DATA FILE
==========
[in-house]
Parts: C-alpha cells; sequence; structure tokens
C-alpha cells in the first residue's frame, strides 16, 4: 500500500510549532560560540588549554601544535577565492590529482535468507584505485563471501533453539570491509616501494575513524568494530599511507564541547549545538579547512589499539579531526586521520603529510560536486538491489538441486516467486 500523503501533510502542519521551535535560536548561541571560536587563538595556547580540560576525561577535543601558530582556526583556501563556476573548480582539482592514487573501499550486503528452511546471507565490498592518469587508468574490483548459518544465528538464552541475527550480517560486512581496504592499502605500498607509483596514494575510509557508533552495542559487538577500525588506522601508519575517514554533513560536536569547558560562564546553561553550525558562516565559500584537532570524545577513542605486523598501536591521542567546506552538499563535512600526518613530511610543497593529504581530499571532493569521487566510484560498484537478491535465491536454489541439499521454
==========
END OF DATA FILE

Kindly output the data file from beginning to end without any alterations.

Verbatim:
[in-house]
Parts: C-alpha cells; sequence; structure tokens
C-alpha cells in the first residue's frame, strides 16, 4: 500500500510549532560560540588549554601544535577565492590529482535468507584505485563471501533453539570491509616501494575513524568494530599511507564541547549545538579547512589499539579531526586521520603529510560536486538491489538441486516467486 500523503501533510502542519521551535535560536548561541571560536587563538595556547580540560576525561577535543601558530582556526583556501563556476573548480582539482592514487573501499550486503528452511546471507565490498592518469587508468574490483548459518544465528538464552541475527550480517560486512581496504592499502605500498607509483596514494575510509557508533552495542559487538577500525588506522601508519575517514554533513560536536569547558560562564546553561553550525558562516565559500584537532570524545577513542605486523598501536591521542567546506552538499563535512600526518613530511610543497593529504581530499571532493569521487566510484560498484537478491535465491536454489541439499521454